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The new coronavirus (COVID-19)—what you need to know as a cancer patient, survivor or caregiver

March 23, 2020

Last updated March 23, 2020

A new respiratory virus, COVID-19, has been spreading around the world and was officially declared a pandemic by the World Health Organization (WHO) on March 11, 2020.

If you’re a cancer patient, survivor or caregiver, you may be wondering what this means for you. “Social distancing,” the recommended practice to minimize your exposure and slow the spread of the virus, can be particularly difficult when you are dealing with a cancer diagnosis.

[man speaking on phone]For patients, survivors and caregivers looking for support, our friends at Cancer Support Community have you covered. You can utilize MyLifeLine.org to keep your family up to date on your cancer journey or join more than 2,000 online discussion boards with people sharing the same experience.

You can also access the CSC’s helpline (with services in English and Spanish) by phone at 1-888-793-9355 or live chat. The helpline is staffed by counselors and resource specialists Monday through Friday, 9:00 a.m. – 9:00 p.m. ET. The helpline is now featuring extended hours Saturday-Sunday from 9:00 a.m.-5:00 p.m. ET to support additional requests as a result of COVID-19 concerns.

Then catch a special episode this week of Frankly Speaking About Cancer, which will address questions from cancer patients and caregivers about COVID-19.

Need more information?

You can find more information on COVID-19 and how it spreads, how it is treated and more from the Centers for Disease Control and Prevention (CDC).

While most people who get COVID-19 will experience mild symptoms (and some may not have any symptoms at all), there are some people at higher risk of series illness if exposed to COVID-19, including:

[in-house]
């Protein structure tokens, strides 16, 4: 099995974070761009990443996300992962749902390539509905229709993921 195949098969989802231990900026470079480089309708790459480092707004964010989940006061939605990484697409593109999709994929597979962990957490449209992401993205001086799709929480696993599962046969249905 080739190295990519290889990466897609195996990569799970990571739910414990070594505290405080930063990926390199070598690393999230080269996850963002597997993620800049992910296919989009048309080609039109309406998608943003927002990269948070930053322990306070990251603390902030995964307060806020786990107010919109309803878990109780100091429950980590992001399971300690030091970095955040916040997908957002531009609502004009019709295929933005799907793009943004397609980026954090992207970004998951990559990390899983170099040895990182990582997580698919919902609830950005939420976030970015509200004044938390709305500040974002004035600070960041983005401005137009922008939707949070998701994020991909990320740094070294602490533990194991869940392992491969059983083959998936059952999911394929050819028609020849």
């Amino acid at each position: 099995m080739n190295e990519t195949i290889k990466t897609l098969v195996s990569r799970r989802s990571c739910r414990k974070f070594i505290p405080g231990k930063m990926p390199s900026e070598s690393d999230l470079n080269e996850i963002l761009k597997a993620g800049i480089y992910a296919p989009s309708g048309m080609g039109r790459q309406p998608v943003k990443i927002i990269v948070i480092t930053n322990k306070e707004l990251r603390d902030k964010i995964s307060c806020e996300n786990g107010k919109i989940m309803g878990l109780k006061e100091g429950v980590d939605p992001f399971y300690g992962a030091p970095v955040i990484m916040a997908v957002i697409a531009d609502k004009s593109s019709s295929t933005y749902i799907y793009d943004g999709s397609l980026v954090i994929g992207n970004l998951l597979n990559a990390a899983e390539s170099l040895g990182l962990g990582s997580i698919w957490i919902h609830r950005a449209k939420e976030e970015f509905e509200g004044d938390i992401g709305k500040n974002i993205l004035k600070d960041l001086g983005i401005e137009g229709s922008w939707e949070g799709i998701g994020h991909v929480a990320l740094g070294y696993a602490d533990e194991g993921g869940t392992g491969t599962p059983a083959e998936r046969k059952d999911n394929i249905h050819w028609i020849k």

• Adults over the age of 60
  • People with serious health conditions, including lung disease and cancer

What are the symptoms?

The following symptoms may appear 2-14 days after exposure and can mimic flu-like symptoms. They include:

  • Fever
  • Cough
  • Shortness of breath

In most cases, people recover with rest and at-home treatment. In some cases, patients will need to be hospitalized, and infection can lead to serious, and sometimes fatal, illness.

How can I protect myself?

There is currently not vaccine to prevent against COVID-19. The best ways to protect yourself, your loved ones and your community include:

  • Prevent being exposed to the virus by practicing social distancing. Stay home as much as possible, and when you must go out, keep at least 6 feet of space between yourself and other people.
  • Wash your hands frequently, with soap and water, for at least 20 seconds. If you can’t wash your hands, use hand sanitizer with at least 60% alcohol.
  • Avoid touching your face.
  • Cough or sneeze into a tissue or your elbow instead of your hand.
  • If you are sick, call your doctor for guidance before going in.
  • Clean and disinfect frequently touched objects and surfaces.

Do your best to continue taking care of your health. The Prevent Cancer Foundation and Cancer Support Community are here to support you during these uncertain times. Check out our 7 Steps for more ways to live a healthy lifestyle.

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